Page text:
An example of this, using OKRs, would be to have each team KR become an individual’s O. Then that individual can design the KRs that achieve that O, and then all of the team’s completed KRs will achieve the team’s O’s. This empowers the individual to define their own strategy towards their Objective, thusly crowdsourcing the entirety of your team’s OKRs.
The key thing about this is: Just because Sally owns a specific business goal, doesn’t mean that Sally is the only person working on that goal! Anyone/everyone could work towards the goal, but Sally is the backstop. She is owning that goal and is responsible for keeping an eye on it and pushing for it and tracking it.
How you should utilize your goals
Okay, it is day 2 of the quarter, and you are sitting on a nice set of goals that you have committed to achieving. What do you do now?
- Strategize how you’ll get there — You need a plan: a division of labor, and technical roadmap, a high level technical design, a kanban board of open tickets, whatever. Whichever mechanism your team uses to plan and track work needs to be populated with the plan that will get your goals achieved. Set up brainstorms or planning discussions, assign out specific goals for technical design, do a backlog grooming. Make sure you can see how the team will get there, and make sure you feel it is aggressively but realistically doable.
- Make sure everyone is marching towards that victory — All of the work projects or Jira tickets or technical designs that people are currently working must fold into these goals. If someone is working on something that you can’t directly attribute to a goal, perhaps it should be deprioritized? Or maybe you missed an important goal? Your goals should define the entirety of work your team is doing. If there is work your team does that doesn’t seem important enough to have a goal wrapped around it, maybe it shouldn’t be done at all? If your team stops doing that work, what breaks? Is it a problem if it breaks? And think about who cares if it breaks — perhaps that person should have a goal around that.
- Think about your goals daily — Since these goals are how you will be judged in three months’ time, they are worthy of recurring consideration. If you haven’t actively thought about them in a few days, revisit them. Think about your team’s work — are things going well? Since the goals are metricized, are you seeing those metrics improve? Generally it is not good to have metrics that will be at zero right up until the final day of the quarter when all the work is done — that is a huge dice roll: if you miss that last delivery, you get zero percent on it. That’s a royal F.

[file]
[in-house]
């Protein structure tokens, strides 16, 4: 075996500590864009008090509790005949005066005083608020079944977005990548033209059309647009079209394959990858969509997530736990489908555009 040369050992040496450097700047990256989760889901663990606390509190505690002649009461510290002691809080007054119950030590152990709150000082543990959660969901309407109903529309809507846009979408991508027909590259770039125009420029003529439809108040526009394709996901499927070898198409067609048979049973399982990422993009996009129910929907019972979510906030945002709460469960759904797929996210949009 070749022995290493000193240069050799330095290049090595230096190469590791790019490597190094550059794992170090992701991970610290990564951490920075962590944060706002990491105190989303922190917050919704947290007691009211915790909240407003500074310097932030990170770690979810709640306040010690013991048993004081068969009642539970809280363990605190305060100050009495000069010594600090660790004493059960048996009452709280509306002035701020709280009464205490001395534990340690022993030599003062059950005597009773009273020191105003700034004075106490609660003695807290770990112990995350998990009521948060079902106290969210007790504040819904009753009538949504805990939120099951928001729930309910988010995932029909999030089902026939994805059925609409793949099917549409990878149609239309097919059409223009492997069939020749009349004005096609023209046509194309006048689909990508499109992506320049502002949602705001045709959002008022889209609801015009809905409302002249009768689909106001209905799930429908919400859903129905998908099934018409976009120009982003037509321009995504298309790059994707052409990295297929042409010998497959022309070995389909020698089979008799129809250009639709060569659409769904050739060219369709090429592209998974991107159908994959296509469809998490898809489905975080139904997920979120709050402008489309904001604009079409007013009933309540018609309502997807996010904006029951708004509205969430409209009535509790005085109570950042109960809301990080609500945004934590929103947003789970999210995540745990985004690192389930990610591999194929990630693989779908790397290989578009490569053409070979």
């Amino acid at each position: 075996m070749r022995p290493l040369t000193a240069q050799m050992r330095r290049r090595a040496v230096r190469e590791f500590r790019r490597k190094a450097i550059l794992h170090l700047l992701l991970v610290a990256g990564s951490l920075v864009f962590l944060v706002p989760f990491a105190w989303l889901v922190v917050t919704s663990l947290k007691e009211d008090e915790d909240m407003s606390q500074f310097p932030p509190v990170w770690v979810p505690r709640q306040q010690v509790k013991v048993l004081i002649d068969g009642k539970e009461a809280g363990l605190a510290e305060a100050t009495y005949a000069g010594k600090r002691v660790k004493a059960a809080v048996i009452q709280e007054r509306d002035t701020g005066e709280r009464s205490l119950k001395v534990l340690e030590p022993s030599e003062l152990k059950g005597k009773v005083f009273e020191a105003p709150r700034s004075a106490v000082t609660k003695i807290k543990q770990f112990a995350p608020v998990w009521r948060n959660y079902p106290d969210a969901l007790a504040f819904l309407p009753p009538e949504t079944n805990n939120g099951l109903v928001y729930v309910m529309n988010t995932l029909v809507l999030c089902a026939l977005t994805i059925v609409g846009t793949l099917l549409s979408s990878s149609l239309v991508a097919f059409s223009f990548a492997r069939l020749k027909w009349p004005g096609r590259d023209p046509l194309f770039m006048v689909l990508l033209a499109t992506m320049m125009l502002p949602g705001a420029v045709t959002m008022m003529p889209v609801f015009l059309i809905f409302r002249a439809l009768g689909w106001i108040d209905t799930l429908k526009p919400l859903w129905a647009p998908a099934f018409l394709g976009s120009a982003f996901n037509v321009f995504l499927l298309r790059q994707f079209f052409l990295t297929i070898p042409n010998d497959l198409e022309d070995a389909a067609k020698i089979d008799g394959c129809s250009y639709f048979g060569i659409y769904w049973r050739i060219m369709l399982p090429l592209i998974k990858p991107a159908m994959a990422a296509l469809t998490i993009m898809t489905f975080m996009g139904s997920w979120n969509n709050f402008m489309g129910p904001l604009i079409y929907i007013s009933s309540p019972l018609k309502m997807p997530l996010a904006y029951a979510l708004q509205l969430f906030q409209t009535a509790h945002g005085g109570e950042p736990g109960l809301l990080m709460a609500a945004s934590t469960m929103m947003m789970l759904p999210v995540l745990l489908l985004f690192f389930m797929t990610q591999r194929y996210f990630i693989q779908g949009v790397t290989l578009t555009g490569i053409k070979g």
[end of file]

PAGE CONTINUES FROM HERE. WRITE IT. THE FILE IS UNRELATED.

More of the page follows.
- Use your goals to manage your own time — If your goals have a clear priority, then so to should your allocation of your time across your goals. If your most important goal requires none of your time, that might be wonderful. But be really sure of that, since if it falls apart, you will take the brunt of that failure. Make sure you are applying your time to your goals — if you find you are spending time on things that don’t contribute to your goals, fix it.
- Grade your goals — At the end of the cycle, everyone should grade their goals. This should be done in a public fashion, so that everyone can see how the team did. This is as simple as writing a sentence like “Giving myself a 0.8 on this goal, since the last part of the project didn’t get completed on time”. This will help train the team that intellectual honesty trumps getting straight A’s — which is critical to avoid a false sense of success.
- Factor your team’s goal performance into their performance reviews — If your company has a well-developed goal tracking system that is treated with significance, writing performance reviews gets really easy. You can throw out the old-style authoring many paragraphs of flowery language to describe yourself or your reports. Thank goodness! Performance reviews then simply become a revising of each person’s goals and results from the past year. These were the business metrics that matter, so a person’s performance review should be based on them. No more subjectivity, no more struggling to remember what happened eight months ago — it’s been planned, tracked, measured, and graded. Now, goals shouldn’t be the only thing that is factored into a performance review — a person’s overall performance also includes intangibles like cultural impact, mentorship and team-player-ishness, attitude and ambition, and plenty of other of aspects of a person’s life at a company. But goals are a big factor— so save yourself some time!
Best of luck in setting and achieving your goals! Jump to the next episode, where we’ll talk about of one the most important goals in a growing business: recruiting!